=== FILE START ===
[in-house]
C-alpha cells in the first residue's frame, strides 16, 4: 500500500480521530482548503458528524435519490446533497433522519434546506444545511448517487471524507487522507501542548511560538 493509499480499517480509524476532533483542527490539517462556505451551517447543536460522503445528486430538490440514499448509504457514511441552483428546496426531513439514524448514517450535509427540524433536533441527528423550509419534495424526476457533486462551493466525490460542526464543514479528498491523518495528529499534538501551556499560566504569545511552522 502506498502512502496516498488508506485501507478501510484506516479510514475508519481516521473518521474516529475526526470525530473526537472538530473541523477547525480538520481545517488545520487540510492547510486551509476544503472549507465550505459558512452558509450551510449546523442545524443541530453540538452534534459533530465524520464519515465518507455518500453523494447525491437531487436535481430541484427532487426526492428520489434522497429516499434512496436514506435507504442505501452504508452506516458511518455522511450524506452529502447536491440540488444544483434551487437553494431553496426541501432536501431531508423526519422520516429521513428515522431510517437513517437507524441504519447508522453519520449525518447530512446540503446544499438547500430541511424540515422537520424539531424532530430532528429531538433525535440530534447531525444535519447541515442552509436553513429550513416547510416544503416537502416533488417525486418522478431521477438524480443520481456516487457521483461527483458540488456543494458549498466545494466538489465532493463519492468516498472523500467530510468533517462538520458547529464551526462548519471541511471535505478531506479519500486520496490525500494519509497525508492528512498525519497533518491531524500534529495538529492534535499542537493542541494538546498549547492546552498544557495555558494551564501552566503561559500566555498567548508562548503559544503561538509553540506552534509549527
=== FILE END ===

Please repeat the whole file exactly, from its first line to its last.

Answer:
[in-house]
C-alpha cells in the first residue's frame, strides 16, 4: 500500500480521530482548503458528524435519490446533497433522519434546506444545511448517487471524507487522507501542548511560538 493509499480499517480509524476532533483542527490539517462556505451551517447543536460522503445528486430538490440514499448509504457514511441552483428546496426531513439514524448514517450535509427540524433536533441527528423550509419534495424526476457533486462551493466525490460542526464543514479528498491523518495528529499534538501551556499560566504569545511552522 502506498502512502496516498488508506485501507478501510484506516479510514475508519481516521473518521474516529475526526470525530473526537472538530473541523477547525480538520481545517488545520487540510492547510486551509476544503472549507465550505459558512452558509450551510449546523442545524443541530453540538452534534459533530465524520464519515465518507455518500453523494447525491437531487436535481430541484427532487426526492428520489434522497429516499434512496436514506435507504442505501452504508452506516458511518455522511450524506452529502447536491440540488444544483434551487437553494431553496426541501432536501431531508423526519422520516429521513428515522431510517437513517437507524441504519447508522453519520449525518447530512446540503446544499438547500430541511424540515422537520424539531424532530430532528429531538433525535440530534447531525444535519447541515442552509436553513429550513416547510416544503416537502416533488417525486418522478431521477438524480443520481456516487457521483461527483458540488456543494458549498466545494466538489465532493463519492468516498472523500467530510468533517462538520458547529464551526462548519471541511471535505478531506479519500486520496490525500494519509497525508492528512498525519497533518491531524500534529495538529492534535499542537493542541494538546498549547492546552498544557495555558494551564501552566503561559500566555498567548508562548503559544503561538509553540506552534509549527